When Reality Doesn't Live Up to Our Poetic Imaginings (the animals had to leave early)

When Reality Doesn't Live Up to Our Poetic Imaginings (the animals had to leave early)

It’s the romanticized backdrop to Jesus’ birth in a manger. The animals provide a peaceable community and steady witness — and perhaps even warmth — along with the small cast of humans… Mary and Joseph, a few straggling Shepherds and the odd Spiritual seekers from afar… vis a vis the cold and uncaring night into which Jesus was born into the world.

We imagine the cows gently mooing the baby to sleep. The sheep nestled nearby. The donkey having borne almost full-term Mary on the long journey from Nazareth to Jerusalem, now tethered and waiting patiently for the next leg of the journey. Camels, regal arrivals with the Kings, standing outside, a sign for the larger world that something different is going on, quietly, in this outbuilding outback.

And the goats– well, I can’t figure out with all their nibbling, bleating and nipping, how they fit in, but in our creche, they’re there too.

Maybe part of our picturing the scene comes from transposing or overlaying the Christmas prophecies we rely on for our understanding of the Incarnation’s promise. Isaiah 11: 6-9 prophesies:

The wolf shall live with the lamb,
the leopard shall lie down with the kid,
the calf and the lion and the fatling together,
and a little child shall lead them.
The cow and the bear shall graze,
their young shall lie down together;
and the lion shall eat straw like the ox.
The nursing child shall play over the hole of the asp,
and the weaned child shall put its hand on the adder’s den.
They will not hurt or destroy
on all my holy mountain;
for the earth will be full of the knowledge of the Lord
as the waters cover the sea.

But what about when life doesn’t work out as promised? When our reality — or our holiday — isn’t so beatific, so picture-perfect?

Each time we host the animals, it seems, there are complications, something that didn’t go quite right, or at least easily. Actually, I think this is among the deeper meanings that Old First having a creche each year is supposed to remind us of. Something about real animals that get hungry and produce dung that needs to be scooped up. Matted fur and nibbling that can sort of surprise one — somehow they keep us from letting the Nativity become to sanitized and Hallmark.

The randy cow for the last couple of years that kept jumping up on people (a bit more challenging with all its weight and awkwardness than even a big dog jumping).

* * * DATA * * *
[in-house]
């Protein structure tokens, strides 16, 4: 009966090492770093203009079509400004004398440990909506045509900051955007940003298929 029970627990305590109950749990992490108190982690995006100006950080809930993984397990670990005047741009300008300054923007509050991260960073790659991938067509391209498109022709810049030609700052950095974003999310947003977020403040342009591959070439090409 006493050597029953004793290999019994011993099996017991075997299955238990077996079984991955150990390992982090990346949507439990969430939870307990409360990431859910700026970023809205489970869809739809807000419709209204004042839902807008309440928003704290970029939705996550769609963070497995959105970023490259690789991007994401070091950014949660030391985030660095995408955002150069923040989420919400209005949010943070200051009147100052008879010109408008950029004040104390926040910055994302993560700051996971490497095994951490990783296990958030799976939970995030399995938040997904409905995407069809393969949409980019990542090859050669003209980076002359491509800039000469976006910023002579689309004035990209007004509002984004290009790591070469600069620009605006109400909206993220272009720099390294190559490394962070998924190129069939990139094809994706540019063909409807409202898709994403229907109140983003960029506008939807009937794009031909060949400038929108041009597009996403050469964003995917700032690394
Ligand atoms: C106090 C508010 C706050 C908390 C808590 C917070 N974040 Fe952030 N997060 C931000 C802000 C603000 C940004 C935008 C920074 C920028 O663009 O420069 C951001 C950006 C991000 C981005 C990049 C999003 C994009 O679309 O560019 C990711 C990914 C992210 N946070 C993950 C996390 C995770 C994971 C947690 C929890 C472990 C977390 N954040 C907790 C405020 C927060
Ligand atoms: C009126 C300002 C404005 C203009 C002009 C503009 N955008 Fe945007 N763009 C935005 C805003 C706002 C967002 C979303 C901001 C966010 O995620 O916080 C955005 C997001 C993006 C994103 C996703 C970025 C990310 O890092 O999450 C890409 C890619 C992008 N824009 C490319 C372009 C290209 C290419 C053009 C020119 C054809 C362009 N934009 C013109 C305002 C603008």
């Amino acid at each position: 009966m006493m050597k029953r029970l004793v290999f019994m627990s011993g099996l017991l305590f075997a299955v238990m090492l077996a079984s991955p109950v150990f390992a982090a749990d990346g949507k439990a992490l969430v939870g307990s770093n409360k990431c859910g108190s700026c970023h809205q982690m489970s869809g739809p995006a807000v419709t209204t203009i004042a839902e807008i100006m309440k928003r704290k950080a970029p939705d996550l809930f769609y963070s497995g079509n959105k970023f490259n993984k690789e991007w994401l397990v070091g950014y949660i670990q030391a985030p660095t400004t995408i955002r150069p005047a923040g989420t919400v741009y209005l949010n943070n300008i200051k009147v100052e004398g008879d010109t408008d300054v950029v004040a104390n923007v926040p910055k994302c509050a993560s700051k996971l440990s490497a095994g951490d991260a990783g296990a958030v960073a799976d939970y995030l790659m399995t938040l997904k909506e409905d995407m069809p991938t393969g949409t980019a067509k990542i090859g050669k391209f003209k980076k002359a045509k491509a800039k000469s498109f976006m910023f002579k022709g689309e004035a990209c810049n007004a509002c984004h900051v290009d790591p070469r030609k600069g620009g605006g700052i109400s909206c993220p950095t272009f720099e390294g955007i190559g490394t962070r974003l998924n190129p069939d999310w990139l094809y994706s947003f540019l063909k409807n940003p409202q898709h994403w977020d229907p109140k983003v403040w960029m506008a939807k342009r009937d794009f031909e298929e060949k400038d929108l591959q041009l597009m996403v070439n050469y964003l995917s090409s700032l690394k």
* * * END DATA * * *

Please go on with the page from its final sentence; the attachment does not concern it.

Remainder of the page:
Perhaps, apocraphyl, but when we used to have a camel, and it got loose and wandered down 4th Street…

This year it was a juvenile donkey that wasn’t acclimated to sharing a corral with other animals. Not a good neighbor, you might say. He terrorized the goats until they took refuge, cowering under the feeder. And he took tufts of hair out of the sheep. And bites out of the poor calf. We kept getting distressed messages from visitors to the creche: “the animals are going wild; that donkey is trouble.”

We did what we could, separating Dill the Donkey from his victims. And it helped for a time. But if a donkey doesn’t want to stay put… Our creche is set up more for a peacable kingdom than for animals that can’t get along or share the corral.

Not being too gloomy, one could also describe humans as animals that often don’t really get along. We often don’t share “the corral” easily.

And this is exactly the world that Jesus came into. The world that wasn’t ready to receive him. Because we’re fighting and unfair with one another. But God sent him to us nonetheless. Not to condemn the world. But to save the world. Animals and all.

Sorry if you missed the animals visit this year. They’ve gone back to the farm where there’s room for Dill — maybe a whole pasture — to be by himself until he gets a bit more mature and better at living with others.

They will be back next year, usually for the whole month of December. If you want to get involved with their care and our creche ministry, contact the office at Old First (215.922.4566 or admin@oldfirstucc.org): we’re having great success in getting more people from the wider community involved. This year, it was truly a delight to see so many people taking them for walks in Old City: what better way to share some of the Christmas story with people right in the middle of their ubran lives.

… And maybe “we animals outside the corral” are learning to get along better! We believe Jesus shows us a way…

Merry Christmas and Happy New Year,

Rev. Michael W. Caine… for the Old First UCC Church community